The most arresting sentence in the letter comes near the end: “People will die if he is confirmed.” They will? Should it be necessary to point out to the Yale grads that people—in fact, everybody—will die even if Kavanaugh is not confirmed? Human mortality should be a settled issue by now. Perhaps the signers meant that more people will die if Kavanaugh is confirmed. But that can’t be right: There can’t be more people than everybody. Maybe they mean people will die in different ways if Kavanaugh is confirmed. It’s hard to see how he’d manage to arrange this, even from the Supreme Court, and anyway, dead is dead. Obviously these guys went to law school, not medical school.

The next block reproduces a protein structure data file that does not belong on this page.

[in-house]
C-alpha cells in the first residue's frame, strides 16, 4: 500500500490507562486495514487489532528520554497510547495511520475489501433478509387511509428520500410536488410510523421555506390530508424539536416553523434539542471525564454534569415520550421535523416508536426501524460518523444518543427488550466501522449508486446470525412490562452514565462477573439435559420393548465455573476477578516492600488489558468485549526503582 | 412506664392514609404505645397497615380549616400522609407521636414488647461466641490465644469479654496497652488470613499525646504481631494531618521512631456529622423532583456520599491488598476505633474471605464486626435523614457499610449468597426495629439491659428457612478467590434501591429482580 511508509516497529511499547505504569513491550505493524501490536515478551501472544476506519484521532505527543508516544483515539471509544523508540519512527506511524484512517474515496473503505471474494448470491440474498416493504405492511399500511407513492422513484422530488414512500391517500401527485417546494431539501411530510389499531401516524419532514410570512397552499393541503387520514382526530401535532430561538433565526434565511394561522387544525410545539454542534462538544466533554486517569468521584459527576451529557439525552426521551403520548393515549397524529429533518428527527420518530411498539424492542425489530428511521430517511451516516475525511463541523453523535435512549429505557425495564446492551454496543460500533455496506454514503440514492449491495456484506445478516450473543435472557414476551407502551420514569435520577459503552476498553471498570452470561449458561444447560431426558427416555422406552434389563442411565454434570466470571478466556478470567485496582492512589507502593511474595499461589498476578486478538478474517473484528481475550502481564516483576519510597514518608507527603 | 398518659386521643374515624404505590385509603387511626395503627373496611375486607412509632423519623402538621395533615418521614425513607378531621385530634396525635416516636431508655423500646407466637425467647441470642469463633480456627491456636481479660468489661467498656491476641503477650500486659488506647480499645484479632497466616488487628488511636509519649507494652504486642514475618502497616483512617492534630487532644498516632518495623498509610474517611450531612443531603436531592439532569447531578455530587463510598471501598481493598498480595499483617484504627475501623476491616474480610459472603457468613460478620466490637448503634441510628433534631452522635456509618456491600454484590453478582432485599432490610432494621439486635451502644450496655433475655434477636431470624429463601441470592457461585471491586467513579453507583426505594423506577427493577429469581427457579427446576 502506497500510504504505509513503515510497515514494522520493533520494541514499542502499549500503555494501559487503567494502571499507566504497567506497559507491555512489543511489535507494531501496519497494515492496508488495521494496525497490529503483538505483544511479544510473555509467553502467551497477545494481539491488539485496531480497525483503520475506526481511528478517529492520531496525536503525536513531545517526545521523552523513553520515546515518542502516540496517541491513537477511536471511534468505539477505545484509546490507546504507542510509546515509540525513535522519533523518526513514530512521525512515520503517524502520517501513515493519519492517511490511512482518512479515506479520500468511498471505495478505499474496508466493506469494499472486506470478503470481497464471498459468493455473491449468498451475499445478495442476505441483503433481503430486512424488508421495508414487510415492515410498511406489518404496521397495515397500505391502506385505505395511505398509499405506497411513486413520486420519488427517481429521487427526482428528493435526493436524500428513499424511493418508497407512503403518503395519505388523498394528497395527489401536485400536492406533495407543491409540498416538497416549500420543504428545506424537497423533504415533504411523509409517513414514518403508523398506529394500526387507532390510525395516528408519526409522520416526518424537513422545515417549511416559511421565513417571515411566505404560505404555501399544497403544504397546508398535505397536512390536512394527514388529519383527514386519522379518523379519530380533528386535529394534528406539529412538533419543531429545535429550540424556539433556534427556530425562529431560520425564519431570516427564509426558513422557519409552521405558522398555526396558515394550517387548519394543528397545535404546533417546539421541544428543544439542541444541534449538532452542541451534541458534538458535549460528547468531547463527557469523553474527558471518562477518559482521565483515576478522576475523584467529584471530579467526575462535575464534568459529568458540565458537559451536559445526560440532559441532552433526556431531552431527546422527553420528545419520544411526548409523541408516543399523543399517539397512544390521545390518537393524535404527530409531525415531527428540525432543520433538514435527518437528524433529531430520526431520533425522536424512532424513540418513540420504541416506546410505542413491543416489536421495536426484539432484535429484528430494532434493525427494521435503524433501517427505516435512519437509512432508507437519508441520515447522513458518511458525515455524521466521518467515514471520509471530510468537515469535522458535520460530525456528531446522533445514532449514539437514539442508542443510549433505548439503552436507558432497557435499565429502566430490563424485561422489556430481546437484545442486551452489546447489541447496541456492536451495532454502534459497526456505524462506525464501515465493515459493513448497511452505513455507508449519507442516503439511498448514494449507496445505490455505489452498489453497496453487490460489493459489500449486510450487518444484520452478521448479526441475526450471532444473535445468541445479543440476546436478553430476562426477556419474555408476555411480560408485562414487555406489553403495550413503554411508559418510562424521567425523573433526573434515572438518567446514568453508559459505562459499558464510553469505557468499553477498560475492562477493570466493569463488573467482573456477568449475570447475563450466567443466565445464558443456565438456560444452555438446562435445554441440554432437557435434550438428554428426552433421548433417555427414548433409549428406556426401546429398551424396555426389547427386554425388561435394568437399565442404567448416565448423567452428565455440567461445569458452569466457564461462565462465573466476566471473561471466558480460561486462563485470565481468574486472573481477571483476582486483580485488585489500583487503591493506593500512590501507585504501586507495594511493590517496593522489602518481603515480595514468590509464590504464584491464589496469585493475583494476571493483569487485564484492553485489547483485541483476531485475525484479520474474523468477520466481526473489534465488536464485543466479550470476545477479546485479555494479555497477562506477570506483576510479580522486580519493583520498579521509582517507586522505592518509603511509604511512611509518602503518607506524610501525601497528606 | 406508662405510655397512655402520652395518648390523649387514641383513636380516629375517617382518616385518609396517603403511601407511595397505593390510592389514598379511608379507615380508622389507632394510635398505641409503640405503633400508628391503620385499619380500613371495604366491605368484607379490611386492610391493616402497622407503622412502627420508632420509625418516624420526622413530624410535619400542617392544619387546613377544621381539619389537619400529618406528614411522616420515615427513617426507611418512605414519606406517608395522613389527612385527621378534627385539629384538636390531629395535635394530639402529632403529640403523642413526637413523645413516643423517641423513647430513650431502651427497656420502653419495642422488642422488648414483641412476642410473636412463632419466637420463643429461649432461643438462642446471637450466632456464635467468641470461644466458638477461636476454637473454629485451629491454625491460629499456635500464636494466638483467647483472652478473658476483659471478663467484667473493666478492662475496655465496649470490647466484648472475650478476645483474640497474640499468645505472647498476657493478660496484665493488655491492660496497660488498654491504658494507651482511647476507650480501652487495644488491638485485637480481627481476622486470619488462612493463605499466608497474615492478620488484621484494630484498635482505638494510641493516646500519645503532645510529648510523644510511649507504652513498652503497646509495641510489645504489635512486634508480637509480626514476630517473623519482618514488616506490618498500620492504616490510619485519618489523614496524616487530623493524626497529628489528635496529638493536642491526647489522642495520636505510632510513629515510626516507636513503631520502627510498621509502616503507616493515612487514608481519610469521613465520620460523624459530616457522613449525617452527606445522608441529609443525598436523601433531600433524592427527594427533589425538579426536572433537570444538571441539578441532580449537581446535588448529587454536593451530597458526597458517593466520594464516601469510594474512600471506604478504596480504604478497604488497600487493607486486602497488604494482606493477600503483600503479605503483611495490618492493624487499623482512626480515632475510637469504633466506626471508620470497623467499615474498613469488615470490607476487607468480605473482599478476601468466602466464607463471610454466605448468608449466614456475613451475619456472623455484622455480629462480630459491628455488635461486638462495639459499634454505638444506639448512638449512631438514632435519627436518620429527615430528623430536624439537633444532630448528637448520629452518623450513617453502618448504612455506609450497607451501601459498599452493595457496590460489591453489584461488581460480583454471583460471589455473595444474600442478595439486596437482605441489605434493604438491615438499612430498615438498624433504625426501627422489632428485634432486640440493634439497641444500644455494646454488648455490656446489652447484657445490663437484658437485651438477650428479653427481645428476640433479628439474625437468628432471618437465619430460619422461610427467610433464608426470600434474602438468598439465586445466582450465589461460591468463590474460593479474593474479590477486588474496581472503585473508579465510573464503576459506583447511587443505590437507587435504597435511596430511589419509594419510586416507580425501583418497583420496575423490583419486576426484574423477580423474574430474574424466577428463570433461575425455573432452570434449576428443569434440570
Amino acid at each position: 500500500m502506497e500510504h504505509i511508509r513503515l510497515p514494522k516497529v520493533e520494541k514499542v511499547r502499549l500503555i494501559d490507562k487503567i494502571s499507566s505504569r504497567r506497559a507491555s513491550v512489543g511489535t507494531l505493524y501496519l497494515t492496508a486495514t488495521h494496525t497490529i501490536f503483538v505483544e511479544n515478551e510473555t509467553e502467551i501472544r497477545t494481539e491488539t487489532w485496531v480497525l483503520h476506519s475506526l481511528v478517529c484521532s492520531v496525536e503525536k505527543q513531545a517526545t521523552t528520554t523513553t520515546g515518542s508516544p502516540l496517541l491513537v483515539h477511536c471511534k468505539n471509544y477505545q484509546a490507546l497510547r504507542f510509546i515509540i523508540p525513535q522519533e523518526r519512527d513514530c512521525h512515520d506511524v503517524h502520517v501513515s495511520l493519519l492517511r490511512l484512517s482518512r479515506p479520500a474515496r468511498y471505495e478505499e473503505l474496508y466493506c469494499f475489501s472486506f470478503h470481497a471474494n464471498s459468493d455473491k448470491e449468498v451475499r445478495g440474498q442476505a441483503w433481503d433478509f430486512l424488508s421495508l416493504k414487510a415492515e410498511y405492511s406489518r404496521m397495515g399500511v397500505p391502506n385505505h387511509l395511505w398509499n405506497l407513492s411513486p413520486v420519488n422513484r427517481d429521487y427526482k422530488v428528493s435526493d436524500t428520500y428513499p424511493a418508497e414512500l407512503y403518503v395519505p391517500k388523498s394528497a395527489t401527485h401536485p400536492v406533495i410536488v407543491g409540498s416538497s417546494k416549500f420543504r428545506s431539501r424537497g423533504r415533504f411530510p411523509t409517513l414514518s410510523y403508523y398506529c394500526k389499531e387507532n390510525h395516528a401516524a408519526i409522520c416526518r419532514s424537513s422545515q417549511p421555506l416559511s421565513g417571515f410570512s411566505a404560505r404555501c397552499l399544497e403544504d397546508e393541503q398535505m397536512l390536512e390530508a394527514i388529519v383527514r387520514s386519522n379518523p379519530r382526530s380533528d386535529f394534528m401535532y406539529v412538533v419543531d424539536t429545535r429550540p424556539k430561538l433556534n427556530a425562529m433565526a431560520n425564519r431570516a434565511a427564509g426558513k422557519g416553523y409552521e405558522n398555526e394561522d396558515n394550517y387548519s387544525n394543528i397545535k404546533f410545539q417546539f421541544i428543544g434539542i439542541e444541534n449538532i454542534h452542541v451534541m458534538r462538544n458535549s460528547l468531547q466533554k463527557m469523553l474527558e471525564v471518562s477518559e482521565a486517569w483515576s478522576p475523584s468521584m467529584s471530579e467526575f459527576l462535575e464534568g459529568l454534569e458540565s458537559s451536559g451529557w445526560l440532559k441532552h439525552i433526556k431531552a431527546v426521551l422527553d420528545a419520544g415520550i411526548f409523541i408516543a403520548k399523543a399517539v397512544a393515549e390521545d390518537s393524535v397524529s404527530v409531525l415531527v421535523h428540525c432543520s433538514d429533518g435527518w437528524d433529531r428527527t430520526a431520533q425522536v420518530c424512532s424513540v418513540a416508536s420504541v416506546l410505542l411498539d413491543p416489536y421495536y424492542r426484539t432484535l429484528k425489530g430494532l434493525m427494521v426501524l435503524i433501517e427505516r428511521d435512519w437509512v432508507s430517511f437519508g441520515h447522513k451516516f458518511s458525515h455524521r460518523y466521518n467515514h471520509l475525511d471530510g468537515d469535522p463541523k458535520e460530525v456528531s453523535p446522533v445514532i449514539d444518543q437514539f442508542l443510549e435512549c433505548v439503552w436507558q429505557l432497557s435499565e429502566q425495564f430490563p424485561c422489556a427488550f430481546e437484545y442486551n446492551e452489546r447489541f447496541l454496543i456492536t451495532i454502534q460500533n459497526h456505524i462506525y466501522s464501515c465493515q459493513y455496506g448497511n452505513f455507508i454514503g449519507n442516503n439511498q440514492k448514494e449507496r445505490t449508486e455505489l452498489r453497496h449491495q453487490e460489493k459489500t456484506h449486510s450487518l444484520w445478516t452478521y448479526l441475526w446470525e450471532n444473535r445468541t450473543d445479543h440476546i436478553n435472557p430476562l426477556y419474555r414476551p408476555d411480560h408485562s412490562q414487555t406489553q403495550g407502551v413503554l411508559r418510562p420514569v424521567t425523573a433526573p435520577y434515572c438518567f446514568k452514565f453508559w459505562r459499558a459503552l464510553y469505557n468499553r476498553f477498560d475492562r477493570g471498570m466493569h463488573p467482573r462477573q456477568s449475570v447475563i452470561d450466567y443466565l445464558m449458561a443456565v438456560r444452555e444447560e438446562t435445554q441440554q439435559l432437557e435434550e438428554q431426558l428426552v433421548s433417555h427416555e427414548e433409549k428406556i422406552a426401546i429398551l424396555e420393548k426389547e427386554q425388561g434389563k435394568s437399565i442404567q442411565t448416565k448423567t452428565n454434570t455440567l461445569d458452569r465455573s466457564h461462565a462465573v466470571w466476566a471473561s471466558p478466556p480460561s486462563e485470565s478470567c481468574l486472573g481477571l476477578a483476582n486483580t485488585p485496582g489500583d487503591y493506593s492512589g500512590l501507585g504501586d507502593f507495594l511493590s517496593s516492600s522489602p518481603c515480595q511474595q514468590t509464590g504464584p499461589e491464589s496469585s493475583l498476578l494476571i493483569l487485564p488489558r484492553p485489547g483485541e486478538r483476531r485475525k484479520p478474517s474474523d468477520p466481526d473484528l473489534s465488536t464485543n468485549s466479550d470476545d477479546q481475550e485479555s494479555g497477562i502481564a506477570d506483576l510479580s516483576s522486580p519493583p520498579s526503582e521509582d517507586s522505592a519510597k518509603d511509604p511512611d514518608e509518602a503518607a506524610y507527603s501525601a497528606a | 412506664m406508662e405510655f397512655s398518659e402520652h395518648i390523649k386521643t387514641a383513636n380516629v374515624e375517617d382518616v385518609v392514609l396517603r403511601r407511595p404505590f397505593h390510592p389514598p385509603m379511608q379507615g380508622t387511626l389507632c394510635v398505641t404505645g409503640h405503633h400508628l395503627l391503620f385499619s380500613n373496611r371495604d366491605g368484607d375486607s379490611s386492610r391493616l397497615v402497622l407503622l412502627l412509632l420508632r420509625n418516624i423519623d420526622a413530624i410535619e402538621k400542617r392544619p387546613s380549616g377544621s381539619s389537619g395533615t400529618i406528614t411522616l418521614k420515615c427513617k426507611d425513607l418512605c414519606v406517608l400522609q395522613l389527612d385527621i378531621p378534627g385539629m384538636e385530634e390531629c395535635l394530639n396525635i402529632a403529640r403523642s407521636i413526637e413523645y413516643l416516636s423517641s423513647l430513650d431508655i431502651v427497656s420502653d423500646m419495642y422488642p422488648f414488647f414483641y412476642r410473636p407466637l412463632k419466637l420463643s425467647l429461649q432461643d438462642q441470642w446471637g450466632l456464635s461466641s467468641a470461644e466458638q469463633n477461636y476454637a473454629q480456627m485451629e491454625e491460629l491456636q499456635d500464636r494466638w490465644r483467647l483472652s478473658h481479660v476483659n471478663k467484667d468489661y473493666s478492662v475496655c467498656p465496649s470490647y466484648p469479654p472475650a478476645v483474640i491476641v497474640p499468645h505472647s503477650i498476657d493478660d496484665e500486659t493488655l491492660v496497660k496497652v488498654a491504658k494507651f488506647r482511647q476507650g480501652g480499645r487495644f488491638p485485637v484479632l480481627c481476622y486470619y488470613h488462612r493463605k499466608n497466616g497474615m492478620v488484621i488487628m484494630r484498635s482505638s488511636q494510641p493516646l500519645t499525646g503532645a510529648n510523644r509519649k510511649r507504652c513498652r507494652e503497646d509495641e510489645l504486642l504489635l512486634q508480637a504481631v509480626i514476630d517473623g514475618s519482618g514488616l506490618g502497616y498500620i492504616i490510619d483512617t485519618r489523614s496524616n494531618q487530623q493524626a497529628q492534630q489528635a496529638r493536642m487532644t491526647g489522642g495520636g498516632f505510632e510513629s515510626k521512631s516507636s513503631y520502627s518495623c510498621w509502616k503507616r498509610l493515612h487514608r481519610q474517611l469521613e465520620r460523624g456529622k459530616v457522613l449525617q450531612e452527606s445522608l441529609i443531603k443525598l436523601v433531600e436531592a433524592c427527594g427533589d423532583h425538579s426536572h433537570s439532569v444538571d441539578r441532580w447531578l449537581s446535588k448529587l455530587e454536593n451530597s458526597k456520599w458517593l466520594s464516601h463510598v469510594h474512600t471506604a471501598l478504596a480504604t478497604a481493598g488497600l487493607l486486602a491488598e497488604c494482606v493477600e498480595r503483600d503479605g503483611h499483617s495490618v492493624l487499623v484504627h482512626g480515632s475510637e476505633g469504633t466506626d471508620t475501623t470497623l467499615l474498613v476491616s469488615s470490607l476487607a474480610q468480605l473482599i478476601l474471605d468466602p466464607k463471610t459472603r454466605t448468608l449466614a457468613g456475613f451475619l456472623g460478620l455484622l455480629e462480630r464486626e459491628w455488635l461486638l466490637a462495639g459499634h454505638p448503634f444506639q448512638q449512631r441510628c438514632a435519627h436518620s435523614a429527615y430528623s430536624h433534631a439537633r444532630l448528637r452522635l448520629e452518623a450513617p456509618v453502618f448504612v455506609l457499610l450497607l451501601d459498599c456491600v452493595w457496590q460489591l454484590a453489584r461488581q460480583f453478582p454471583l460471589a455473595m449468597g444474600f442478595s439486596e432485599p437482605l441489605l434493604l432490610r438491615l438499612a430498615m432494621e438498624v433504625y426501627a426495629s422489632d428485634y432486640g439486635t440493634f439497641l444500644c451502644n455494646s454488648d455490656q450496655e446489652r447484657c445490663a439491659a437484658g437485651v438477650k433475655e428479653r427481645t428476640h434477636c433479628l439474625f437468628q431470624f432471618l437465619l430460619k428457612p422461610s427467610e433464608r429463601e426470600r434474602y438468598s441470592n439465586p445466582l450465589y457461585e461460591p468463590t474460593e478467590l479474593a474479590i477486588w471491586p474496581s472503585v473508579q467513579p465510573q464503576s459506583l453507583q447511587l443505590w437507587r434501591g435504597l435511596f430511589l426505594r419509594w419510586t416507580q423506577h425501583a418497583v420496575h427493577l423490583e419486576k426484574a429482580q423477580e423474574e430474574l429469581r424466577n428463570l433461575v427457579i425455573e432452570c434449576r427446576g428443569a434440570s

But! Let me be clear, as President Obama liked to say. The Yale letter is not worthless. It serves as a kind of preview of the coming weeks, as the opposition to Kavanaugh’s nomination unfolds. We can expect more anguished cries, more scolding. The closest the letter gets to making an argument is to offer tendentious summaries of some of Kavanaugh’s opinions, as lawyer and judge. Soon these cases will be as familiar as a Beatles tune. There’s the Obamacare contraception mandate that Kavanaugh opposed, the young immigrant whose abortion was postponed, his opposition to net neutrality on First Amendment grounds, his approval of prayer at “open public school events in brazen contravention of our country’s separation of church and state.”